Image: NASA updates its plan to deflect potentially hazardous Earth-bound asteroids

(Natural News) NASA has recently released the latest versions of its plans to stop an asteroid impact, reports an article in Space. Among other updates, the U.S. space agency said it would use unmanned spacecraft for its asteroid deflection mission.

The “National Near-Earth Object Preparedness Strategy and Action Plan” covered what NASA and the Federal Emergency Management Agency (FEMA) will do over the next decade. The space agency will detect incoming asteroids and deflect them away, while the federal agency is in charge of preparing the U.S. to handle the aftermath.

While the chances of an asteroid impact are low, the consequences are very dire. FEMA official Leviticus Lewis said that the U.S. needed to be prepared for all possibilities.

NASA planetary defense officer Lindley Johnson said that NASA is improving its ability to find dangerous asteroids and predict the chance of an impact threat. It is also analyzing the potential effects of an impact event on Earth so that federal and state agencies will know what to expect.

Johnson added that the future asteroid deflection spacecraft would be fully automated. Human astronauts are, in fact, not needed to save the Earth. (Related: Ancient stone carvings depict a massive comet strike 13,000 years ago that nearly made humans extinct.)

NASA is working to achieve the five goals of its asteroid deflection plan

The new plan encompassed five objectives. The first goal is a NASA-led effort to improve the ability of the U.S. to spot, follow, and identify near-Earth asteroids.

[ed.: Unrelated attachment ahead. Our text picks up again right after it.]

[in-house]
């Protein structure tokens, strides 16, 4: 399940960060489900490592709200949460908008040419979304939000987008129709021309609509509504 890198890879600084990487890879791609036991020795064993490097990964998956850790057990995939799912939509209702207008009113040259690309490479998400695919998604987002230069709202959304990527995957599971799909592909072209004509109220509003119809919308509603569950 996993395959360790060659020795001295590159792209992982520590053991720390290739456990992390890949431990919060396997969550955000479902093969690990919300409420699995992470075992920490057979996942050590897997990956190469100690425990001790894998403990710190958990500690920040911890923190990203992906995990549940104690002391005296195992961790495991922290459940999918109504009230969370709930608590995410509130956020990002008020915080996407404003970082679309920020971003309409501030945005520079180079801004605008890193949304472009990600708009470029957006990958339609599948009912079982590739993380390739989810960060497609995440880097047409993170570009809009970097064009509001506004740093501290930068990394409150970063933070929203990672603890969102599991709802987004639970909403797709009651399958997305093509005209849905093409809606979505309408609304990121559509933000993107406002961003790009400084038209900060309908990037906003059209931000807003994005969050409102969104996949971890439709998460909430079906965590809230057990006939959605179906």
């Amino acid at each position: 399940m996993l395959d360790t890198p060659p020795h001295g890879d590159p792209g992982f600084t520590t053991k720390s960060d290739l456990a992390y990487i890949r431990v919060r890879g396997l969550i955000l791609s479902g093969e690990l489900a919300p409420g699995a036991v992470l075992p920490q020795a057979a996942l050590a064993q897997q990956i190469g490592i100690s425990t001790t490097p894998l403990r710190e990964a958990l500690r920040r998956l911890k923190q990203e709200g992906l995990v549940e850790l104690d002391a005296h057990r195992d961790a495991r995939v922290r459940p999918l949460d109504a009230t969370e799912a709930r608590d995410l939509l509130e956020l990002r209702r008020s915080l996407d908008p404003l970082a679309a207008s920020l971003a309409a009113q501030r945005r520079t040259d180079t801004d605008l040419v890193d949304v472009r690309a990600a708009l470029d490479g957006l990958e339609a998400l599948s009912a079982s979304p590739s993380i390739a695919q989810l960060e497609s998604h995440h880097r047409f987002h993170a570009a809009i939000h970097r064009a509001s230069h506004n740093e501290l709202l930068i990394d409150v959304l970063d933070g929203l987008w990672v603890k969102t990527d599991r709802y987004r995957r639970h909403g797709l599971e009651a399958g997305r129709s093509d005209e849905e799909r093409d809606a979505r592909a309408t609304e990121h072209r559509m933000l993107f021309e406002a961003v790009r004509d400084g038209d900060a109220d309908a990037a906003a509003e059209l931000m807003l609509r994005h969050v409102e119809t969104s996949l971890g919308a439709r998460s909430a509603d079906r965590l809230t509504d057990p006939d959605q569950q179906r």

Many observatories and projects are dedicated to surveying the skies for asteroids and other near-Earth objects. NASA will look for additional partners in existing and future programs.

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NASA’s second objective is to ensure relevant U.S. agencies can easily access asteroid impact modeling, prediction, and information. FEMA and other emergency management teams will have the knowledge they need to prepare for – and respond to – an asteroid impact.

The third step for NASA is to devise a way to deflect an incoming asteroid. The agency will need technologies that can be launched very quickly, approach near-Earth objects, and redirect the inbound asteroid so that it will no longer threaten Earth.

NASA is working on its Double Asteroid Redirection Test (DART), an unmanned space probe that will ram an asteroid at high speed. Slated for launch in 2021, the spacecraft will demonstrate the effectiveness of the kinetic impact technique on the near-Earth asteroid Didymos.

The fourth goal is to collaborate with other nations. NASA’s Planetary Defense Coordination Office has already partnered with its United Nations counterpart, the Committee on the Peaceful Uses of Outer Space.

Last but not least, the U.S. government would develop an emergency plan in case a near-Earth asteroid was either spotted early or struck the planet without warning. NASA and FEMA have developed emergency procedures that covered asteroid impact events.

FEMA will notify everyone in the expected area of effect through the existing emergency-alert system that lets the public know about child abduction and weather emergencies. The agency will also dispatch emergency responders and provide assistance.

There are more than 24,000 near-Earth asteroids that can devastate cities or even states

Astronomers have identified more than 8,000 near-Earth objects that are big enough to destroy entire states. There are at least twice as many smaller asteroids that can do significant damage to smaller regions.

One such smaller space rock exploded over Chelyabinsk, Russia in 2013. The meteor was the length of a bowling lane. It damaged buildings that were 58 miles (93 kilometers) away and hurt more than 1,200 people.

Having located the majority of the large asteroids, NASA is now looking for the smaller space rocks to prevent a repeat of the Chelyabinsk meteor.

Want to know more about NASA’s plans to stop any asteroids headed our way? Visit Space.news.

Sources include:

Space.com

WhiteHouse.gov [PDF]

NASA.gov


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